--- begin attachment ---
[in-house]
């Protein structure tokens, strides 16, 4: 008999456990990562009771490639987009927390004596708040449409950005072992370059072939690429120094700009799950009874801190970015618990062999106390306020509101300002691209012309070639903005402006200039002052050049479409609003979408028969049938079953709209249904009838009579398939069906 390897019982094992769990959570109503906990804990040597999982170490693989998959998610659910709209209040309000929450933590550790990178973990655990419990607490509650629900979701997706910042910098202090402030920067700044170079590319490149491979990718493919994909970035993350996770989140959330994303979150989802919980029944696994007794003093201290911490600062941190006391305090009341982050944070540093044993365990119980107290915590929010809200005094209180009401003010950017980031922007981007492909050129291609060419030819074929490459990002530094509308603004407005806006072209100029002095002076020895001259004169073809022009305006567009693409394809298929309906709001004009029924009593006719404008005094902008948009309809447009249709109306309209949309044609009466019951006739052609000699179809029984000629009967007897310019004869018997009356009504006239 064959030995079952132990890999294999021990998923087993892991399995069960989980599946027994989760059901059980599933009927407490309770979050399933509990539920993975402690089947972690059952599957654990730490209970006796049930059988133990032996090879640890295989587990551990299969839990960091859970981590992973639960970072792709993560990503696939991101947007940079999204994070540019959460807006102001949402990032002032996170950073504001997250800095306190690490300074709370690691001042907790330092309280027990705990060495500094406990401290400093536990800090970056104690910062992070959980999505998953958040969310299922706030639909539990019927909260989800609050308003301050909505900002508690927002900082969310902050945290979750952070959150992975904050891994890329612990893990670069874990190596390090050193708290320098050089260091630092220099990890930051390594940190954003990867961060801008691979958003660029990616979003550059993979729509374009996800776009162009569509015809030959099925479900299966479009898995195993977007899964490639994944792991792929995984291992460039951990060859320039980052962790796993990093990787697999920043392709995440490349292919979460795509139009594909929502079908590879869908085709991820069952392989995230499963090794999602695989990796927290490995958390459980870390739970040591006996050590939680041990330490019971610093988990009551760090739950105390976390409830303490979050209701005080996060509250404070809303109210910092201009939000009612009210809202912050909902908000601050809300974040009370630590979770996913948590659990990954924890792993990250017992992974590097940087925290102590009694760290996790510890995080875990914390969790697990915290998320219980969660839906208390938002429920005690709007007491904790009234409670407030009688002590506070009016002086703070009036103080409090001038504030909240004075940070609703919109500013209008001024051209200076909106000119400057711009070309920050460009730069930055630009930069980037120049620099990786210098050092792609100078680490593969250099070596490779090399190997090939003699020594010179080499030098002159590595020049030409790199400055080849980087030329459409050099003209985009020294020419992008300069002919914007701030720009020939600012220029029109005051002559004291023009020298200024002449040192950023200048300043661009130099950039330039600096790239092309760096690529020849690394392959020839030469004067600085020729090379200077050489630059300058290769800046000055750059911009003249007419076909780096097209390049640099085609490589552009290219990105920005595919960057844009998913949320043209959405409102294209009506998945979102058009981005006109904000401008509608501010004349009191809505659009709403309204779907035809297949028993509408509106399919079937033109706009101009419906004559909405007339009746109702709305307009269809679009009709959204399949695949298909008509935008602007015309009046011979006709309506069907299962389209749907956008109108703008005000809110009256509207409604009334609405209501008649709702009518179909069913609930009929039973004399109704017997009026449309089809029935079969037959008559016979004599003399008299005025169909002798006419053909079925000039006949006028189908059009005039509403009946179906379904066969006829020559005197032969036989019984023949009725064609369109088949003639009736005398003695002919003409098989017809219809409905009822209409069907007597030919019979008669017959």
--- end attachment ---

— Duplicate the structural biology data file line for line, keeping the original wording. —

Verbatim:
[in-house]
């Protein structure tokens, strides 16, 4: 008999456990990562009771490639987009927390004596708040449409950005072992370059072939690429120094700009799950009874801190970015618990062999106390306020509101300002691209012309070639903005402006200039002052050049479409609003979408028969049938079953709209249904009838009579398939069906 390897019982094992769990959570109503906990804990040597999982170490693989998959998610659910709209209040309000929450933590550790990178973990655990419990607490509650629900979701997706910042910098202090402030920067700044170079590319490149491979990718493919994909970035993350996770989140959330994303979150989802919980029944696994007794003093201290911490600062941190006391305090009341982050944070540093044993365990119980107290915590929010809200005094209180009401003010950017980031922007981007492909050129291609060419030819074929490459990002530094509308603004407005806006072209100029002095002076020895001259004169073809022009305006567009693409394809298929309906709001004009029924009593006719404008005094902008948009309809447009249709109306309209949309044609009466019951006739052609000699179809029984000629009967007897310019004869018997009356009504006239 064959030995079952132990890999294999021990998923087993892991399995069960989980599946027994989760059901059980599933009927407490309770979050399933509990539920993975402690089947972690059952599957654990730490209970006796049930059988133990032996090879640890295989587990551990299969839990960091859970981590992973639960970072792709993560990503696939991101947007940079999204994070540019959460807006102001949402990032002032996170950073504001997250800095306190690490300074709370690691001042907790330092309280027990705990060495500094406990401290400093536990800090970056104690910062992070959980999505998953958040969310299922706030639909539990019927909260989800609050308003301050909505900002508690927002900082969310902050945290979750952070959150992975904050891994890329612990893990670069874990190596390090050193708290320098050089260091630092220099990890930051390594940190954003990867961060801008691979958003660029990616979003550059993979729509374009996800776009162009569509015809030959099925479900299966479009898995195993977007899964490639994944792991792929995984291992460039951990060859320039980052962790796993990093990787697999920043392709995440490349292919979460795509139009594909929502079908590879869908085709991820069952392989995230499963090794999602695989990796927290490995958390459980870390739970040591006996050590939680041990330490019971610093988990009551760090739950105390976390409830303490979050209701005080996060509250404070809303109210910092201009939000009612009210809202912050909902908000601050809300974040009370630590979770996913948590659990990954924890792993990250017992992974590097940087925290102590009694760290996790510890995080875990914390969790697990915290998320219980969660839906208390938002429920005690709007007491904790009234409670407030009688002590506070009016002086703070009036103080409090001038504030909240004075940070609703919109500013209008001024051209200076909106000119400057711009070309920050460009730069930055630009930069980037120049620099990786210098050092792609100078680490593969250099070596490779090399190997090939003699020594010179080499030098002159590595020049030409790199400055080849980087030329459409050099003209985009020294020419992008300069002919914007701030720009020939600012220029029109005051002559004291023009020298200024002449040192950023200048300043661009130099950039330039600096790239092309760096690529020849690394392959020839030469004067600085020729090379200077050489630059300058290769800046000055750059911009003249007419076909780096097209390049640099085609490589552009290219990105920005595919960057844009998913949320043209959405409102294209009506998945979102058009981005006109904000401008509608501010004349009191809505659009709403309204779907035809297949028993509408509106399919079937033109706009101009419906004559909405007339009746109702709305307009269809679009009709959204399949695949298909008509935008602007015309009046011979006709309506069907299962389209749907956008109108703008005000809110009256509207409604009334609405209501008649709702009518179909069913609930009929039973004399109704017997009026449309089809029935079969037959008559016979004599003399008299005025169909002798006419053909079925000039006949006028189908059009005039509403009946179906379904066969006829020559005197032969036989019984023949009725064609369109088949003639009736005398003695002919003409098989017809219809409905009822209409069907007597030919019979008669017959």